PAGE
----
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New Book
Educational Theory
In Cultural Contex

My interests are focused on exceptional children with an "atypical" background outside of the social/cultural mainstream, those who were underserved, subjected to deprivation, maltreatment, and abuse in their early formative years, e.g. internationally adopted post-institutionalized children. Following Vygotsky's appeal, I am looking for alternatives to existing tests and clinical procedures to evaluate their needs, and means of rehabilitation, remediation, and compensation. I believe that contemporary psycho-educational assessment and remediation must be interdisciplinary, culturally inclusive, and technologically advanced.
B. Gindis Ph.D.

This information is provided with the expressed verbal permission and
approval of Gita Lvovna Vygodskaya

Curriculum Vitae
Dr. Gita L.Vygodskaya

Gita Vygodskaya

Introduction of
Dr. Gita L. Vygodskaya
by Boris Gindis, Ph.D.

Published in: Remedial and Special Education.
Vol. 20, #6, p. 329.


1956 - 1959
Graduate School of the Psychology Department of Moscow State University, Ph.D. in Psychology
1946 - 1951
Moscow State University, Psychology Department, MS in Psychology

Work History

1973 - present
Retirement and part-time research on theory and history of psychology
1960 - 1973
Senior Research Associate at the Institute of Defectology of the Academy of Education, Moscow
1959 - 1960
Teaching and counseling in a special school for deaf children, Moscow
1951 - 1956
Junior Research Associate and a teacher of psychology at the high school level

Publications in the English language

Vygodskaya, G. L. [1995). Remembering father. Educational Psychologist, 30(1), 57-59.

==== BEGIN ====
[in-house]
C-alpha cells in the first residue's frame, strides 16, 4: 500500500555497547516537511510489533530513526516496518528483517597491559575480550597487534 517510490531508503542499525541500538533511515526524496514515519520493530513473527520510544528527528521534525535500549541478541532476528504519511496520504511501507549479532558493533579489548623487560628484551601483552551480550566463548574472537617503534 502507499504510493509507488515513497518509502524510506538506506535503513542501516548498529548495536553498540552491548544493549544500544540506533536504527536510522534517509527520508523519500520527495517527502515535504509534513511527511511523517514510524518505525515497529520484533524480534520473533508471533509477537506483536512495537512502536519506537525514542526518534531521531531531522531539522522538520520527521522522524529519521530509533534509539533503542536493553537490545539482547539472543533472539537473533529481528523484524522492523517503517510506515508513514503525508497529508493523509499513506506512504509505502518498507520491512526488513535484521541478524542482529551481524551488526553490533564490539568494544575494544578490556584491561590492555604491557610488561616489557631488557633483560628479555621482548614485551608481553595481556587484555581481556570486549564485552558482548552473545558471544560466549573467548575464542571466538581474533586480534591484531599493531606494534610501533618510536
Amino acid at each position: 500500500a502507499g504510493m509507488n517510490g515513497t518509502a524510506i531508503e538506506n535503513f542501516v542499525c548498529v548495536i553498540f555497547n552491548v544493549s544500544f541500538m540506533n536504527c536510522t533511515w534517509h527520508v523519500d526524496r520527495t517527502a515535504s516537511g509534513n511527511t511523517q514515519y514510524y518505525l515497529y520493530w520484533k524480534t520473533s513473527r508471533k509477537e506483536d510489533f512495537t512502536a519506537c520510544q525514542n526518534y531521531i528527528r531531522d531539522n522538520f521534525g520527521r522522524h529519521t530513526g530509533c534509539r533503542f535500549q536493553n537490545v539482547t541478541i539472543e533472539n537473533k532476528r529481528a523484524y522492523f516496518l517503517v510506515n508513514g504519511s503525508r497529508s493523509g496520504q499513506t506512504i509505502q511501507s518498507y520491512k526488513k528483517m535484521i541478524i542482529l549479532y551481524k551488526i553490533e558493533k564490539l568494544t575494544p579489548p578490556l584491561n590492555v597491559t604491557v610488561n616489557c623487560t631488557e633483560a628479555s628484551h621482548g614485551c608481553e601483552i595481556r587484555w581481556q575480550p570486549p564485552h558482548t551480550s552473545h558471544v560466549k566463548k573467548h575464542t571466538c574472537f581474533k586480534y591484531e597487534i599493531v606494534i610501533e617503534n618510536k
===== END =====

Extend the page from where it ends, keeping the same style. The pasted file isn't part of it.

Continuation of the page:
Vygodskaya, G. L. [1995). His Life. School Psychology International, Vol.16, #2, pp. 105-116.

Vygodskaya, G. L. (1998). Afterword. In: K. Topping & S. Ehly, (Eds.) Peer-Assisted Learning. Lawrence Erlbaum, NJ, pp 329-333

Vygodskaya, G. L. [1999). Vygotsky and problems of special education. Remedial and Special Education, 20(6), 330-332.

Vygodskaya, G. L., & Lifanova, T. M. (1999). Part 1: Life and works of L.S. Vygotsky. Journal of Russian and East European Psychology, 37 (2), 23-81.

Vygodskaya, G. L., & Lifanova, T. M. (1999). Part 1: Life and Works of L.S. Vygotsky (cont.). Journal of Russian and East European Psychology, 37 (3), 3-31.

Vygodskaya, G. L., & Lifanova, T. M. (1999). Part 2: Through the eyes of others. Journal of Russian and East European Psychology, 37 (3), 32-90.

Vygodskaya, G. (1999). On Vygotsky's research and life. In S. Chaiklin, M. Hedegaard, & U. J. Jensen [Eds.), Activity theory and social practice: Cultural-historical approaches (PP· 31- 38). Oakville, CN: Aarhus University Press.

Articles in Russian scientific journals

The book: "Lev Semenovich Vygotsky. Life. Work. Brush Strokes of the Portrait". Moscow, 1996.